Could WVU have a shot at Texas A&M transfer Kyle Allen?

Texas A&M quarterback Kyle Allen led the Aggies to a 45-37 win over West Virginia during the 2014 Liberty Bowl, and a year later he’s transferring.


MORGANTOWN, W.Va. — Given the general cynicism surrounding West Virginia’s quarterback situation, news of any talented arm hitting the transfer wire sparks interest. Even if that news occurs 1,300 miles away.

Chances, though minuscule, that Texas A&M sophomore Kyle Allen could spend the second half of his career at West Virginia became a Thursday thing among some Mountaineers fans. (After all, the sort-of-news regarding coach Dana Holgorsen being retained was 24 hours old, practically ancient, and something needed to fill the void.)

Outlining the scenario:

Consensus No. 1 a free agent again. Coming out of Scottsdale, Ariz., in 2014, Allen was the nation’s top-rated pro-style quarterback by Rivals, 247Sports, Scout and ESPN. Whatever level of validity you attach to those rankings, it’s an endorsement all of them placed Allen at the top, and his two-year A&M totals (33 touchdowns vs. 14 interceptions in 14 starts) show promise, especially since he was facing SEC defenses. On a curious note, Allen told FoxSports on Thursday, “I never really liked recruiting, but I guess I gotta through it again.” And he’ll need to go through it fast, in order to enroll at his new school by January. The presumption being that leaving A&M before the Music City Bowl appearance against Louisville means Allen plans to go through spring practice with a new program in 2016 though he won’t be eligible until 2017.

The Jake Spavital impact. It looks probable A&M coach Kevin Sumlin will demote/fire his offensive coordinator—fallout from a unit stacked with supreme skill players finishing 69th in scoring, 76th in passing efficiency and 88th in turnovers. Three times this season the Aggies scored one touchdown or less. Spavital, only 30, still has a promising career in front of him. He might need a landing spot, and Holgorsen might admit he needs an offensive coordinator. Does Allen value his relationship with Spavital enough to play under him again? Or is it time for a full reboot after those up-and-down two years in College Station? (There’s even a slight connection to WVU defensive coordinator Tony Gibson, who was part of the Arizona contingent that tried to recruit Allen.)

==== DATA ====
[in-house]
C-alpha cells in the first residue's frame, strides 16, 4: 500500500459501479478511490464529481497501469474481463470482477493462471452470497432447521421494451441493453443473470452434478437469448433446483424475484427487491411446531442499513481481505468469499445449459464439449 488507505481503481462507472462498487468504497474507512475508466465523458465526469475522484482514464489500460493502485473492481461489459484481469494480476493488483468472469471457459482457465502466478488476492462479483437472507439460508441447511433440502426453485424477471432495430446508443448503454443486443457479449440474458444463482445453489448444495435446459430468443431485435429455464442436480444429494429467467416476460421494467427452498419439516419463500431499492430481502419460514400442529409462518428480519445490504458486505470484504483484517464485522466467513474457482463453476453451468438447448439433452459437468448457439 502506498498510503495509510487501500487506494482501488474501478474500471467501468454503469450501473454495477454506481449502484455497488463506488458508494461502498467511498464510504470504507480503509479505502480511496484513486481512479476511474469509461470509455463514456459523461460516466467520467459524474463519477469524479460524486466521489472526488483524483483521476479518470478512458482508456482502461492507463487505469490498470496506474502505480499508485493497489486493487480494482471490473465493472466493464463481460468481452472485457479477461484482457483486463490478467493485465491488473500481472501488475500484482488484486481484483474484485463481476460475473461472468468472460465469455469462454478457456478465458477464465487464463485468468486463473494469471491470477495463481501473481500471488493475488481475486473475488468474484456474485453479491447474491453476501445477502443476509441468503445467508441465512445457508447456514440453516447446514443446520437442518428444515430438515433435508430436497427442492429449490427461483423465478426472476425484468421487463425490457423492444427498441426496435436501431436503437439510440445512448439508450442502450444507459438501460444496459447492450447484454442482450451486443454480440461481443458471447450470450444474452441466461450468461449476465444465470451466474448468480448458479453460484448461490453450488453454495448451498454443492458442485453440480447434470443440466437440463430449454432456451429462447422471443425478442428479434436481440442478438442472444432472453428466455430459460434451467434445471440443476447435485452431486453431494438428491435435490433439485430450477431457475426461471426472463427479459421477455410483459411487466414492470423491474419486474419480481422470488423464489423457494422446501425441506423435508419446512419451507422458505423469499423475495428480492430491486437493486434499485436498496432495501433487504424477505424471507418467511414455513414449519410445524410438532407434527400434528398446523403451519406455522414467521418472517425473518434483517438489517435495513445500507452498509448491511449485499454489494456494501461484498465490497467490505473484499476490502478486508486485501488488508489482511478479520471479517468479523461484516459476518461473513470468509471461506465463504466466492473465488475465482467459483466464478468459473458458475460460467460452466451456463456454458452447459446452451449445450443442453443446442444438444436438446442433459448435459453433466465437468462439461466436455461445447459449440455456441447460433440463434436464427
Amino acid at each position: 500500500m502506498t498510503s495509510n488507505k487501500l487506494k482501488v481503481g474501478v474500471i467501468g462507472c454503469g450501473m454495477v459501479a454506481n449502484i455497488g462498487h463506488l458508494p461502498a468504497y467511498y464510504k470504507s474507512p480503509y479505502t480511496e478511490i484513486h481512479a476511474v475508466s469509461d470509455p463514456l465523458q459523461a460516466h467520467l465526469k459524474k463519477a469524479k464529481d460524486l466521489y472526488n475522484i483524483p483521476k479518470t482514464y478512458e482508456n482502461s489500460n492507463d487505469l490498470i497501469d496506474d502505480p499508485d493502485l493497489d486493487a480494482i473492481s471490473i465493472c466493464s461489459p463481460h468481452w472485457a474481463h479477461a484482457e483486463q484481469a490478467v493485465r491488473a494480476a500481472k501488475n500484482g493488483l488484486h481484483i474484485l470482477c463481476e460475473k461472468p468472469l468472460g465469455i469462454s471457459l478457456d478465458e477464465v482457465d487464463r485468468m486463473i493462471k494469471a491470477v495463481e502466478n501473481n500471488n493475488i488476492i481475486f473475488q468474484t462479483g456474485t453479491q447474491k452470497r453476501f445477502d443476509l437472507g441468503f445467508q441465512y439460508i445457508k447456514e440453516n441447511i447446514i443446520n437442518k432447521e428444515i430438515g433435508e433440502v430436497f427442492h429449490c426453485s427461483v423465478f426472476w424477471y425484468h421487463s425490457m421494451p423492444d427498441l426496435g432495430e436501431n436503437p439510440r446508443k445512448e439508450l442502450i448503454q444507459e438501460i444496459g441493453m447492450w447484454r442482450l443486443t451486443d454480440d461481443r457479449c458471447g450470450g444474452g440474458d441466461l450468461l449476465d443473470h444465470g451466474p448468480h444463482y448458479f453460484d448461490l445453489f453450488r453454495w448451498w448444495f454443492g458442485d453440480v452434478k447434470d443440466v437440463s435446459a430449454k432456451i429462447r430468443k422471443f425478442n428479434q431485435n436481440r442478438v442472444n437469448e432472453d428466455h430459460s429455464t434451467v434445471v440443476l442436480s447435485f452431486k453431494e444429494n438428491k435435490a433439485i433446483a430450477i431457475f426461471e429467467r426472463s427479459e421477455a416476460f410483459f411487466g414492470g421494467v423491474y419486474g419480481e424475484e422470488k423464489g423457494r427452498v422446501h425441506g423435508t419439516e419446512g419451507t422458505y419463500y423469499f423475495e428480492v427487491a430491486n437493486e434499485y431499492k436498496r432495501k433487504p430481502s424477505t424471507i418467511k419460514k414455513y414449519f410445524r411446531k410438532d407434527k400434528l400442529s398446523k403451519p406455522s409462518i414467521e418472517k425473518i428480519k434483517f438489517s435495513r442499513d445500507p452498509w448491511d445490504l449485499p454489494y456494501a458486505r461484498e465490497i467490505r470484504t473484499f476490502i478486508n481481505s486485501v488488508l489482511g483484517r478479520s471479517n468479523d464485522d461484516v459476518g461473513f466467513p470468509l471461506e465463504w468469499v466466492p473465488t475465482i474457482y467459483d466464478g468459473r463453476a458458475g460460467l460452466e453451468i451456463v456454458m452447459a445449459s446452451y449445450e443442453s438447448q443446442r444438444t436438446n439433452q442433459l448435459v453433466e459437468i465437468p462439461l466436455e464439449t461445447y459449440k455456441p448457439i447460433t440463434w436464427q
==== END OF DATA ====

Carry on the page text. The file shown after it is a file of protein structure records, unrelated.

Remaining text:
Allen will be switching conferences. Texas A&M’s release bars Allen only from SEC schools and future nonleague opponents like UCLA and Clemson. ESPN tapped Cal as a frontrunner, potentially quite the re-signing bonus for coach Sonny Dykes with Jared Goff possibly off to the NFL. Another program scheduled to replace a standout quarterback in 2017 is Oklahoma, where transitioning from Baker Mayfield to Allen could be enticing enough to make Lincoln Riley stick around. That also would mean more games against West Virginia, the team Allen lit up for five touchdowns in last season’s Liberty Bowl. (In the overlapping sphere of QB transfers, reports backup Trevor Knight has already has spoken to Kansas State, Oregon, Georgia and SMU.)

Let’s be realistic: Bashing Holgorsen for WVU’s present quarterbacking dilemma—and it is a dilemma—has critics pointing out he inherited Geno Smith and projecting that William Crest and David Sills will only contribute at different positions. Still, let’s not discount that Holgorsen made Clint Trickett into the nation’s No. 10 passer. And for all the criticisms that Skyler Howard isn’t a legitimate Big 12 starter, this year’s Mountaineers were two plays away from winning nine games. A quarterback such as Allen could make the offense every bit as lethal as the Smith-Austin-Bailey crew did, though Holgorsen’s job insecurity beyond 2016 would be a red flag.

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